Dignity is mankind’s most prized possession, yet what do we actually mean when we talk about dignity? In this new book, philosopher Peter Bieri looks afresh at the notion of human dignity, seeing it not as a theoretical idea or innate quality, but as something deeply connected with the specific ways that we think, experience and act in the world. Developing his argument with examples from everyday life and literature, Bieri shows how dignity plays out in a whole range of varied situations, identifying three key dimensions of this practice: dignity as a relation others have towards me, dignity as a relation I have with others, and dignity as a self-relation.
Bieri also shows why dignity is so important to preserve. Our need for dignity forms in response to the fragility of human existence and the constant external and internal dangers we face. It is only through dignity that we can consciously assert our value as human beings, enabling us to hold these threats in check and stand firm in the midst of suffering.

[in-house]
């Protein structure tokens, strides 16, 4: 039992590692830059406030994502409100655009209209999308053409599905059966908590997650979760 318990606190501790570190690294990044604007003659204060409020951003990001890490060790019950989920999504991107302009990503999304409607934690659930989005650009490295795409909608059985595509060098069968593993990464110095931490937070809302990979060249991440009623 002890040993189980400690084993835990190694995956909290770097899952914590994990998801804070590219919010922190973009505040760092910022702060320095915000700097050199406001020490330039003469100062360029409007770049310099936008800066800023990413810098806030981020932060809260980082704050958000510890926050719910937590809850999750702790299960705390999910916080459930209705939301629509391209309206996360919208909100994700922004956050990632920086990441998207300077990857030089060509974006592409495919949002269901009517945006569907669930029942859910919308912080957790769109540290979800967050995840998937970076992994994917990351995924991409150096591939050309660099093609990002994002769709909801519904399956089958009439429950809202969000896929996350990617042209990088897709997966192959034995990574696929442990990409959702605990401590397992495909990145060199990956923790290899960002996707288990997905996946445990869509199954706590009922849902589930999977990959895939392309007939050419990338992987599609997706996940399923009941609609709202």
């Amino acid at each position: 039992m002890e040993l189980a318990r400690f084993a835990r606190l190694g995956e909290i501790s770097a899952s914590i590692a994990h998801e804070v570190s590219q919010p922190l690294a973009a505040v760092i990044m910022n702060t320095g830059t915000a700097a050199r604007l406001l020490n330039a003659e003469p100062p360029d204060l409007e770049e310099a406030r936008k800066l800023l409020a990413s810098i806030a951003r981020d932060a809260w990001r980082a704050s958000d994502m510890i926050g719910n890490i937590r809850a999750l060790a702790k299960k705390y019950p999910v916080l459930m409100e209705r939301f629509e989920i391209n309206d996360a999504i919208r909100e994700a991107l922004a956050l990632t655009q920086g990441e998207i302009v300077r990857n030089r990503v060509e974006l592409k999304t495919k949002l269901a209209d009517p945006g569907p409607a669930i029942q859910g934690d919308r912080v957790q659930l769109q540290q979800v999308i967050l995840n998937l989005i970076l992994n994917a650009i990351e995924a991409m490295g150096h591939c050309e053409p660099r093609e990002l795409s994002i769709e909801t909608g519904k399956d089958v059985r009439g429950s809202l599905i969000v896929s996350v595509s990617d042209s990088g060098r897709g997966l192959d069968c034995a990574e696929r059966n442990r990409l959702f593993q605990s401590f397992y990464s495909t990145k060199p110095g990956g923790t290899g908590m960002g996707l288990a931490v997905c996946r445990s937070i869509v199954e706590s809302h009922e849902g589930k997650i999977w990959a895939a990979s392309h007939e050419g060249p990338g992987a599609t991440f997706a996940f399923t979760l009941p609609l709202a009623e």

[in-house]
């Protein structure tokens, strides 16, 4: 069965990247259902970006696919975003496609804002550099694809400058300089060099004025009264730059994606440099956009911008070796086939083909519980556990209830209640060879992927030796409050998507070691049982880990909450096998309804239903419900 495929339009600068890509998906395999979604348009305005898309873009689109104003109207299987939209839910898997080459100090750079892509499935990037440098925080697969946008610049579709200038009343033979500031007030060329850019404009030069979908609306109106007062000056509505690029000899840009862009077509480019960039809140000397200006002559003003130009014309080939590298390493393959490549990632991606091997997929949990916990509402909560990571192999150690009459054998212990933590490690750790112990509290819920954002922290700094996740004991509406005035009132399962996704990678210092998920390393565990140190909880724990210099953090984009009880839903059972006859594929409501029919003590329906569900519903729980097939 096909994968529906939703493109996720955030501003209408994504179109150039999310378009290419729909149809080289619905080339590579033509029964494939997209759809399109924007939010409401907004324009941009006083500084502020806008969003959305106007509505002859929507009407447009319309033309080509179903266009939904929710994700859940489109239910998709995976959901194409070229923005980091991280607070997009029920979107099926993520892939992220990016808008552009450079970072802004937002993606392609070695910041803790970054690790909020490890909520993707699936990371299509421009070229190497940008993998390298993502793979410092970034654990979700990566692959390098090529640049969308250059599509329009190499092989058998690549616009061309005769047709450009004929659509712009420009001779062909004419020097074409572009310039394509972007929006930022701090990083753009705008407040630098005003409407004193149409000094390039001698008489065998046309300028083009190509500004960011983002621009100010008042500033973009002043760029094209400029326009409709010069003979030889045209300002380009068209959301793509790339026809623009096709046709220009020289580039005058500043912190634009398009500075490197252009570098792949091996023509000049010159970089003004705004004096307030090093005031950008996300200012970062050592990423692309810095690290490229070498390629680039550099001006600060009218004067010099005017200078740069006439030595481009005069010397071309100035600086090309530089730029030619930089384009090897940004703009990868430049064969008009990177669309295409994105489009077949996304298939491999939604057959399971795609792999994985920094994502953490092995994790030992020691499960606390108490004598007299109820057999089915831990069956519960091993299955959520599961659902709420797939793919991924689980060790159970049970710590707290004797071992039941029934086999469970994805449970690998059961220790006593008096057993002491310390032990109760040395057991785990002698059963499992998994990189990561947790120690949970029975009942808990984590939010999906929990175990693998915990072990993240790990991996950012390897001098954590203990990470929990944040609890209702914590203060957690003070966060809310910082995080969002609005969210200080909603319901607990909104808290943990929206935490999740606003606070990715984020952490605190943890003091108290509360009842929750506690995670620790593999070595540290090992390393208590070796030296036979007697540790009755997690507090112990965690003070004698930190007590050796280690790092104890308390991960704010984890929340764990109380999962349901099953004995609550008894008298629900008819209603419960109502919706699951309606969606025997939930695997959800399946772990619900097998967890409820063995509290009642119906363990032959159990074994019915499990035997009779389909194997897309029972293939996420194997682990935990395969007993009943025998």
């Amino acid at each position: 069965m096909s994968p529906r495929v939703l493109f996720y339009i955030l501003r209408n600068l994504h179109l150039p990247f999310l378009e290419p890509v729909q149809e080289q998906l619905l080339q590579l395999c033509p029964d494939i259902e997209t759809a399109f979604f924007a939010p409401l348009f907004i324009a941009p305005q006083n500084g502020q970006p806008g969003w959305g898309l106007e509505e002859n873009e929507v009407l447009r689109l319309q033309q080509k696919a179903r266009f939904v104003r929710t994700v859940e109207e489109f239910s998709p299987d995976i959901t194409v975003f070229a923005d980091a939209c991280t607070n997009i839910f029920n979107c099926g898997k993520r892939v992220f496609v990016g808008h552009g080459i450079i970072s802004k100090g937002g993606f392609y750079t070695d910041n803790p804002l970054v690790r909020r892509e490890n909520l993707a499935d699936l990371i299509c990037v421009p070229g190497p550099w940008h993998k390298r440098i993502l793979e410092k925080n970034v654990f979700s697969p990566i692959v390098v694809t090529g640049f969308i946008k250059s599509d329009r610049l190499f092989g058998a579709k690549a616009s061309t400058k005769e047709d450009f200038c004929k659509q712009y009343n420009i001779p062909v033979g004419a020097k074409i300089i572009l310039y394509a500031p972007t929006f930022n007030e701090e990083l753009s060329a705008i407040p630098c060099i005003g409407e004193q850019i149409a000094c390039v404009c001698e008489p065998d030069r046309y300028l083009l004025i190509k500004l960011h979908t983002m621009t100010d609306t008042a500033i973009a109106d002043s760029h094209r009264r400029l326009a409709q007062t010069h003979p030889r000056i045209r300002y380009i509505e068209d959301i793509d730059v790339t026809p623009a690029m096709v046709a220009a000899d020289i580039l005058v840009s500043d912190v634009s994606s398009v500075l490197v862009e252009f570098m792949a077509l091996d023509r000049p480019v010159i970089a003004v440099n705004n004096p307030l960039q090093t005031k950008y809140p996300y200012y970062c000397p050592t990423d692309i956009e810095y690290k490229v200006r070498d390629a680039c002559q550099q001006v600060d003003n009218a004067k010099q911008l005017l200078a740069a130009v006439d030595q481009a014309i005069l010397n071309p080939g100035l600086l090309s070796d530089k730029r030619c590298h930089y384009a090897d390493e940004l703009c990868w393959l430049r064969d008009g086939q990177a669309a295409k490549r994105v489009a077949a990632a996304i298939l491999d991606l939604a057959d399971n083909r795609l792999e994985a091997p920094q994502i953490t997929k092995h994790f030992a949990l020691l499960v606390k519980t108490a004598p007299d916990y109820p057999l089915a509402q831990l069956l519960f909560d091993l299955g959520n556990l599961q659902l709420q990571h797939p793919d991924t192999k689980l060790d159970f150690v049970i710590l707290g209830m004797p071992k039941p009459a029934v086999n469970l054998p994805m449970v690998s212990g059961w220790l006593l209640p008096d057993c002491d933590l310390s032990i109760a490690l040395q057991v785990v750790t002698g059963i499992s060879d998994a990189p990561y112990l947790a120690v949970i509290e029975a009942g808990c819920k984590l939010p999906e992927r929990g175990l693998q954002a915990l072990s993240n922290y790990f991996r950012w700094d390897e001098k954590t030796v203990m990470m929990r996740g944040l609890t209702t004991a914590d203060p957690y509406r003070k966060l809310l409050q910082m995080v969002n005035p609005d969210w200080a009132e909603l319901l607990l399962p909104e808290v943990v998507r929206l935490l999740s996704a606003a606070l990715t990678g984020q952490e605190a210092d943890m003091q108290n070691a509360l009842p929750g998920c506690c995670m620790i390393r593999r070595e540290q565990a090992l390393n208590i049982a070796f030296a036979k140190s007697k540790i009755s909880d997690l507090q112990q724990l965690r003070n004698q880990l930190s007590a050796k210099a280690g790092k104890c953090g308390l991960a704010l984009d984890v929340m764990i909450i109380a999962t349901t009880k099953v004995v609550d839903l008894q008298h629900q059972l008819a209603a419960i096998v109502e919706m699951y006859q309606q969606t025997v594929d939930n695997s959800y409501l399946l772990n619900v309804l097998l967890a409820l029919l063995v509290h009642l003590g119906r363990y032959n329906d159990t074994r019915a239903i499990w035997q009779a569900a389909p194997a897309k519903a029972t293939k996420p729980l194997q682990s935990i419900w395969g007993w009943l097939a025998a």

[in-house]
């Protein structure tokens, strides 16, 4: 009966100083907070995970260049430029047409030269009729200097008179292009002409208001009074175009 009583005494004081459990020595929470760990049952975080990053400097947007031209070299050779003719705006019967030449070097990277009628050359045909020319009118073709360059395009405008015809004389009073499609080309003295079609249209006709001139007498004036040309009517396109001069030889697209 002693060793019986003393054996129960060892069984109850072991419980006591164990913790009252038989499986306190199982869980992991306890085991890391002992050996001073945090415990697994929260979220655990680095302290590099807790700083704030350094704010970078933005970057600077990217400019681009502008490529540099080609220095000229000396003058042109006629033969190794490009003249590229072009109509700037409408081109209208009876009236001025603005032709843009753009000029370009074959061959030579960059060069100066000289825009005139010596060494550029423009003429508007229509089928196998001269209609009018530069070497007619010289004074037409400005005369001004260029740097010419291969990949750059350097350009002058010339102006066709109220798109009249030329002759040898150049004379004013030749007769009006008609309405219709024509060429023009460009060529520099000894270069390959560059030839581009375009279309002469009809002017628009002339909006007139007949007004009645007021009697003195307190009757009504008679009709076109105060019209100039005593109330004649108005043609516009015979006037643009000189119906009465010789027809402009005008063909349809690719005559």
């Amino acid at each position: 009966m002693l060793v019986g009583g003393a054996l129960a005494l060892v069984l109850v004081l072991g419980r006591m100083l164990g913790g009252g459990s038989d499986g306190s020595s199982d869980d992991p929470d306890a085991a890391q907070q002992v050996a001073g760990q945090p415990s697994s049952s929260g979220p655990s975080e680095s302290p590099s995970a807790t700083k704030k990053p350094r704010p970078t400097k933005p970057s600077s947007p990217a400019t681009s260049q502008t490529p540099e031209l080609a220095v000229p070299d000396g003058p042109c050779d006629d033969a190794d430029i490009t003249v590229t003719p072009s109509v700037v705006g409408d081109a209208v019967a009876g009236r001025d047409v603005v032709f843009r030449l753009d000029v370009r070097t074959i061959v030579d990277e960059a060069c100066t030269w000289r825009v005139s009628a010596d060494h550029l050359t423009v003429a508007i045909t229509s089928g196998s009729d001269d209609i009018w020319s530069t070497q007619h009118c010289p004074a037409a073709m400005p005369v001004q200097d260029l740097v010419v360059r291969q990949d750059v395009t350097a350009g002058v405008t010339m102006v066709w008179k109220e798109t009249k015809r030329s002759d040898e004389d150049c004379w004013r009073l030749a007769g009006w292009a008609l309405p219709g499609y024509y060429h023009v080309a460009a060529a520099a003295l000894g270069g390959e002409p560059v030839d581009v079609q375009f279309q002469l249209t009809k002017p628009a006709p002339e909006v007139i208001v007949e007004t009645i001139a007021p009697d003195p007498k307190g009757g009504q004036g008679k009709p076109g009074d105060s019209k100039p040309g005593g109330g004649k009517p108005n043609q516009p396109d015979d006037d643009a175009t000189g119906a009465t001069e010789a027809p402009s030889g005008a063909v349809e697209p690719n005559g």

In wonderfully clear language, Bieri goes beyond abstract theories to demonstrate the centrality of dignity to our lives, as a practical means to tackle the most profound existential questions that confront us.
PETER BIERI studied philosophy and classical philology and was Professor of Philosophy at Bielefeld, Marburg and the Freie Universität Berlin.
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